Last Updated: June 17, 2018
I’ve never quite understood why food establishments like to incorporate the word ‘famous’ into their names. I mean, fame doesn’t come immediately once business starts, so it always seems a little counter-intuitive to me.
But famous or not, Ah Lipp Famous Penang Prawn Noodles serves authentic Penang-style prawn noodles that are rather swoon-worthy. Located in the heart of Bukit Batok, this kopitiam stall is Penang Culture’s first venture into hawker territory.
If you’re wondering who or what Ah Lipp is, it’s a nickname for Penang Culture’s head chef Wong Thin Lipp, who was born and raised in Penang. His recipes are, therefore, assuredly authentic.
Starting with the Big Prawn Noodles ($10) – because how could one not – I was greeted by two giant-sized prawns sitting atop a bowl of fragrant prawn noodles.
$10 may seem a little outrageous for a bowl of noodles in a kopitiam, but let’s not forget that you’ll be served two outrageously humongous prawns, so no complaints there.
As with any bowl of prawn noodles, the defining factor to its greatness is its broth. But perhaps before I get into the specifics, I’d thought I would highlight what makes Penang-style prawn noodles distinct from our local version.
First and foremost, Penang-style prawn noodles generally feature richer, more full-bodied broths. The broth is recognisable by a deep orange sheen that is usually absent from the usual prawn noodles.
Second, Penang-style prawn noodles are always served with chilli paste to be stirred in the broth. Third, Penang prawn noodles are, in my completely unbiased and highly objective opinion, just better.
Before I got a taste of the broth, I mixed the bright red chilli paste into the inviting orange-hued broth – it would simply be vulgar not to. After this essential step was complete, I took a big gulp of broth and waited for the magic to happen.
Sure enough, my palate was charmed by the powerful, robust flavour of the aromatic broth. Rich with the essence of prawn, the broth was incredibly full-bodied and carried hints of sweetness and spice that provided a more complex flavour.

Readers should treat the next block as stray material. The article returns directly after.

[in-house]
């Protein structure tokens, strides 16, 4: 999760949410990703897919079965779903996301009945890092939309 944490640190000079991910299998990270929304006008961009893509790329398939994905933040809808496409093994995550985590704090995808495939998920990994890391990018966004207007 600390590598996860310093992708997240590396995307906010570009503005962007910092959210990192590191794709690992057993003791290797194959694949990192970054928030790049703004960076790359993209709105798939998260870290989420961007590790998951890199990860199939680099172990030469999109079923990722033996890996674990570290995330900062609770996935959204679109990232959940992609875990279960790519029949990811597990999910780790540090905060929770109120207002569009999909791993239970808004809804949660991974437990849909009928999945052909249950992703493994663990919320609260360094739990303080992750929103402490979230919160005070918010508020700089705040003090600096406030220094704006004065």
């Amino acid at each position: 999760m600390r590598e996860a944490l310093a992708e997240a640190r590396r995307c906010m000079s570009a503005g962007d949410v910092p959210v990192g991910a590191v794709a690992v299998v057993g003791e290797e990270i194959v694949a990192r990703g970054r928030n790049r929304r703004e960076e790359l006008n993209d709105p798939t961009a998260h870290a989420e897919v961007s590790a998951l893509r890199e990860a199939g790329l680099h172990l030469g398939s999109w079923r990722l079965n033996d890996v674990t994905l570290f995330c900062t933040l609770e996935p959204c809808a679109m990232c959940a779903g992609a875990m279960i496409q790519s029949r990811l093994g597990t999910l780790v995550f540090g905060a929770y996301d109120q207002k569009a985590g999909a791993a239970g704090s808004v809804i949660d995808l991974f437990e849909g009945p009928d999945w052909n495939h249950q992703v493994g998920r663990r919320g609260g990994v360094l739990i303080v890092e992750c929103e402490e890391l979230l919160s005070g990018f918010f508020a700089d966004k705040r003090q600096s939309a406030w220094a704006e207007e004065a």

Each mouthful increased my appetite for the next, and I just couldn’t stop indulging in the umami-filled, flavour-rich broth.
There is something a little unique about Ah Lipp’s prawn noodle broth – it’s sweeter than most. This is achieved by simmering the broth together with, get this, flower crab. The crabs not only impart a gentle sweetness, but also a smoky richness to the broth.
Of course, prawn noodles must also be judged by the quality of the actual prawns. Apart from being outrageously large, Ah Lipp’s prawns were delightfully fresh.
Peeling the shell was an easy task, and sinking my teeth into the firm but succulent flesh of the prawn was more than satisfying. With two delicious, meaty prawns, a generous mix of yellow noodles and beehoon, as well as a stellar broth, this bowl of Big Prawn Noodles truly hit all the right notes.
For those who’d like a little more variety, go for the Pork Rib Prawn Noodles ($6). This features a couple of pork ribs and two regular-sized prawns.
The ribs were tender and rich with flavour, while the prawns were, unsurprisingly, fresh and succulent. I like to call this the Asian Surf ‘n’ Turf, as it features both meat and seafood – plus starch!
Besides prawn noodles, Ah Lipp also offers Assam Laksa ($3.50). In Singapore, assam laksa is usually served with thick white beehoon (粗米粉). But at Ah Lipp, conventionality is thrown aside and the dish is served with special noodles imported from Penang.
These noodles are thicker and denser than regular laksa noodles, and they do a better job of soaking up the laksa gravy.
I must establish that it is essential you request for a good amount of prawn paste to be added into the gravy, for it truly enhances the flavour of the dish.
Afterwhich, you’ll get a delicious blend of sour and spicy that can only be enjoyed in nothing less than huge gulps.
I loved the lingering sourness of the gravy, as it made the dish very addictive. It hit the sweet spot between sweet, savoury and sour, which made for a truly delicious broth.
I do wish the broth was a little thicker, because then, the flavours would have been more concentrated. Still, it doesn’t take away from the fact that this was one yummy broth!
The texture of the noodles was reminiscent of udon, but softer and a little less starchy. I thought that the thickness of the noodles provided for a good mouthfeel, especially when slurped together with the broth.
Ah Lipp’s assam laksa is also a little different in the way the sardine is incorporated. Instead of the sardine being served in small shards, Ah Lipp’s sardine is served in huge pieces.
I liked how chunky they were, but I’m sure there are some people who’d disagree with me. Well, to each his own.
Ah Lipp is definitely a great option for a quick, affordable and delicious lunch! If you don’t mind the lunch crowd, don’t hesitate to visit the stall because you’ll certainly be in for a satisfying meal.
Expected damage: $3.50 – $10 per pax